I would like to think that people who watch films are intelligent. If that be the case, then intelligent people would expect more from their films than the stereotypical Hollywood jargon that is continuously been promulgated and force fed down our throats. True, we don’t have to watch it, but the thing is, do we have a choice? Australian films are few and far between. Foreign films – well, unless one understands the lingo you ain’t gonna have much fun because the subtitles fly across the screen faster than a Formula One Racing Car. At the end of the day, if we are to endure films to acquire some pleasing entertainment from them, I think we would very much appreciate to gain that entertainment rather than be denied it time and time again.
This leads me to my next argument. Video games that are turned into movies. Okay, I will admit, on occasion, the films in themselves stand alone as not half bad features. They are often action packed, fast hitting and quite enjoyable for a good couple hours. On the other hand however, when in comparison to the actual video games they are ‘based’ upon, I cannot see the resemblance. Take Doom for example. In the original Doom game, the Union Aerospace Corporation is taken over by demons spawned from Hell that kill everyone and leave only one man surviving – the hero the gamer plays as. In the film, the monsters are scientific organisms that were once people and have thus been transformed due to genetic experimentation, and have escaped and are running rampant throughout the scientific facility. Apart from a three minute FPS experience and the fact that a couple monsters looked similar to the ones found in Doom3, I failed to see the resemblance.
Now however, Hollywood has announced that Mass Effect, Just Cause, World of Warcraft, Bioshock and a couple other titles are all on the way to been turned into movies. My question is…why? Games are like movies – you experience them for the entertainment. Games are basically you could say like anime – they are animated features with the exception that the viewer becomes involved in the storyline and is thus further immersed into the world than one ever would in a film, which is beneficial if you ask me. Now, the shortest game I have ever played lasted around 4.5 hours. The longest lasted well over 36. My question – how do you compress all of that story into under 2 hours, cuz, let’s face it, there has never been as movie based on a video game that has gone for longer than 108 minutes!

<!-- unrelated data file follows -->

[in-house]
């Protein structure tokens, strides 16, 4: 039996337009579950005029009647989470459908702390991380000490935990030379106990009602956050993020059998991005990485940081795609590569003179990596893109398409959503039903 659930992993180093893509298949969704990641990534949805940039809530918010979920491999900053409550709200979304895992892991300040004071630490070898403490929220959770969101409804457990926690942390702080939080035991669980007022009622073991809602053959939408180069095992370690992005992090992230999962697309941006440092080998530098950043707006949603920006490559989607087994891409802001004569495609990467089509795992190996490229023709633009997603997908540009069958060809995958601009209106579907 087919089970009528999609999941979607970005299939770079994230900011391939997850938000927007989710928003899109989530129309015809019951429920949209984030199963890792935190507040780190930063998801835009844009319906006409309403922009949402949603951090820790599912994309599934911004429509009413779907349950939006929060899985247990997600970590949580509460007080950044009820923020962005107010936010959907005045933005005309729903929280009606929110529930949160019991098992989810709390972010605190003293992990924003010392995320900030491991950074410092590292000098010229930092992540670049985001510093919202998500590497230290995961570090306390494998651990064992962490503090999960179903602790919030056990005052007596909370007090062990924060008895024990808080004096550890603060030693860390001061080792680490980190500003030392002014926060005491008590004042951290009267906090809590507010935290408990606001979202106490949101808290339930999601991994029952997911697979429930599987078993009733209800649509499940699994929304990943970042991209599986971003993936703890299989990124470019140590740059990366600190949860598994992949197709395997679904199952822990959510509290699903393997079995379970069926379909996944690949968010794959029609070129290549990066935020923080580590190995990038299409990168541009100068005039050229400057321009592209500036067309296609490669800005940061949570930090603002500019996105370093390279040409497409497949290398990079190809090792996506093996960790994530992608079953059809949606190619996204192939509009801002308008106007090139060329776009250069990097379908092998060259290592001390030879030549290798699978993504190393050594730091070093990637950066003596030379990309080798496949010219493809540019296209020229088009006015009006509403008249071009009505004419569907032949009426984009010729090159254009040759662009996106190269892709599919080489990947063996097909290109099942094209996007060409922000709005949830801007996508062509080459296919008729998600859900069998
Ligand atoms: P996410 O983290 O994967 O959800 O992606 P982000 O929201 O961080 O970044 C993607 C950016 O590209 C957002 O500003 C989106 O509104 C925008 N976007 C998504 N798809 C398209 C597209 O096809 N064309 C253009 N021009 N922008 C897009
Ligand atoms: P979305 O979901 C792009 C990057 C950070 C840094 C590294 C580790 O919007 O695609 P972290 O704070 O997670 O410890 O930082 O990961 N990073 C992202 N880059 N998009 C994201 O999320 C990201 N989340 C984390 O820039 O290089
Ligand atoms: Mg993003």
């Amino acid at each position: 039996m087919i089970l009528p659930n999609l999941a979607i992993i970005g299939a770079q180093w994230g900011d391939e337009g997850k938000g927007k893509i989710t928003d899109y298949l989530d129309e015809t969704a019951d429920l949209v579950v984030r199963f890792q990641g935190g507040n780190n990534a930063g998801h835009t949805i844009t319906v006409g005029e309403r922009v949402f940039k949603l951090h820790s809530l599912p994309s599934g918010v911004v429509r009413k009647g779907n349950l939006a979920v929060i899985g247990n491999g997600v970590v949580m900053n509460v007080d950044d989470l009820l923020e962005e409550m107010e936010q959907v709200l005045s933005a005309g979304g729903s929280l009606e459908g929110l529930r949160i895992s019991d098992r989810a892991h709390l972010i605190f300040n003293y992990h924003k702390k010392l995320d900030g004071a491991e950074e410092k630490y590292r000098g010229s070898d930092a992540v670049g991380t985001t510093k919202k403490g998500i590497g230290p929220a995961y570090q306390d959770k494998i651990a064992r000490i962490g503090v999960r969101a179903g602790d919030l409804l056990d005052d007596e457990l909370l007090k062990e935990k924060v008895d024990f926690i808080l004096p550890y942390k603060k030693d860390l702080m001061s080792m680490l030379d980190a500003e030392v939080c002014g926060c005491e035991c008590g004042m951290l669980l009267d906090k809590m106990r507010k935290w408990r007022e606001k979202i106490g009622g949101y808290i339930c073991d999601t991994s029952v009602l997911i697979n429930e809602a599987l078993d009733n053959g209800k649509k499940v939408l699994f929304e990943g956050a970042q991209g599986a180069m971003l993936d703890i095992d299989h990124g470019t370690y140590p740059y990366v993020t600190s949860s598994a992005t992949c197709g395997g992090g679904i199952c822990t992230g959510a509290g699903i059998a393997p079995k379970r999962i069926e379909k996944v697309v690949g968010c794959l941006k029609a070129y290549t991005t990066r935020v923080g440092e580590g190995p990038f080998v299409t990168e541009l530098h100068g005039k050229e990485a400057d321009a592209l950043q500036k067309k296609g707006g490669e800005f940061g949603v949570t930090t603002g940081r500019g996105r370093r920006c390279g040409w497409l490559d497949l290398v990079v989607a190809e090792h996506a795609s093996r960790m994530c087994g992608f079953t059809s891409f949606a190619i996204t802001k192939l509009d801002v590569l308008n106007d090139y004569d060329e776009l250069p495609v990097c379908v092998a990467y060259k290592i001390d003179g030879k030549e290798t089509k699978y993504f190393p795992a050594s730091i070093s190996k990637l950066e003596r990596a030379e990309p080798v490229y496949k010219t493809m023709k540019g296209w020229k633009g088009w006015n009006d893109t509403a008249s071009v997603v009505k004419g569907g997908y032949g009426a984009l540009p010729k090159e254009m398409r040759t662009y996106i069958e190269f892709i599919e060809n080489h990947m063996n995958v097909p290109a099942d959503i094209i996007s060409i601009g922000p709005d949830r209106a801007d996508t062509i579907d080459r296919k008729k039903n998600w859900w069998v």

Of course, there is always the Halo film that is continuously been put on hold by the fact that the directors keep running away from the project as far as their legs can carry them. I would presume they are right to flee from fear of the reprisal that will be brought upon them if the film is anything less than an accurate articulation of the entertainment that was acquired from the original video game.
In conclusion to this section, I find Hollywood’s continued use of turning video games into films proof that they are officially out of ideas, and so instead of creating another lame plot, need to turn an amazing video game experience into a lame plot.
Then there is the Australian film industry. I have spent enough time attacking the American version, so allow me to move onto one that is closer to home. However, this too is linked back to my argument on Hollywood; I blame Hollywood for the current state of the Australian industry. Not in regards to its financial issues or its lack of productivity, but in relation to the fact that Australian films are becoming much more Americanised. The perfect example of what Australian cinema used to be like would have to be the Mad Max films, especially the second in the franchise. Mad Max is the perfect anti-hero, which is what Australian cinema used to be riddled with. Americans have always loved their heroes. In films, their heroes will do anything to save people, country, God and anything else that stands for freedom and liberty just because they can. In Australian cinema, Australians in general used to like their heroes to be a bit dirtier. In regards to Mad Max, he agreed to help the settlers who were under siege from the antagonistic armies; however, he had a price. He wanted a vehicle, fuel and ammunition. If his demands were not met, he was not going to assist them. That is the perfect representation of the anti-hero. However, such an idea seems to have dried up and died with Australian heroes, when there are heroes, often they are now-a-days been articulated as true blue heroic characters that will lay their lives on the line to save anything and everything. The impact of American films on Australia has ultimately rendered our film traditions moot as audiences crave more and more American content that has caused the industry to adapt to the changing face of the Australian audience.
So, after that rant of mine, what does the fair readership of this piece think? Do you believe that Hollywood is still as fantastic as it once was and is spewing out pieces of amazing work? Or do you think that I may be onto something, and that Hollywood is in fact a ravenous monster, keen to devour everything in its path and turn what could be great into quite the opposite?
Thank you for reading,
Naughty Nefarious, signing off!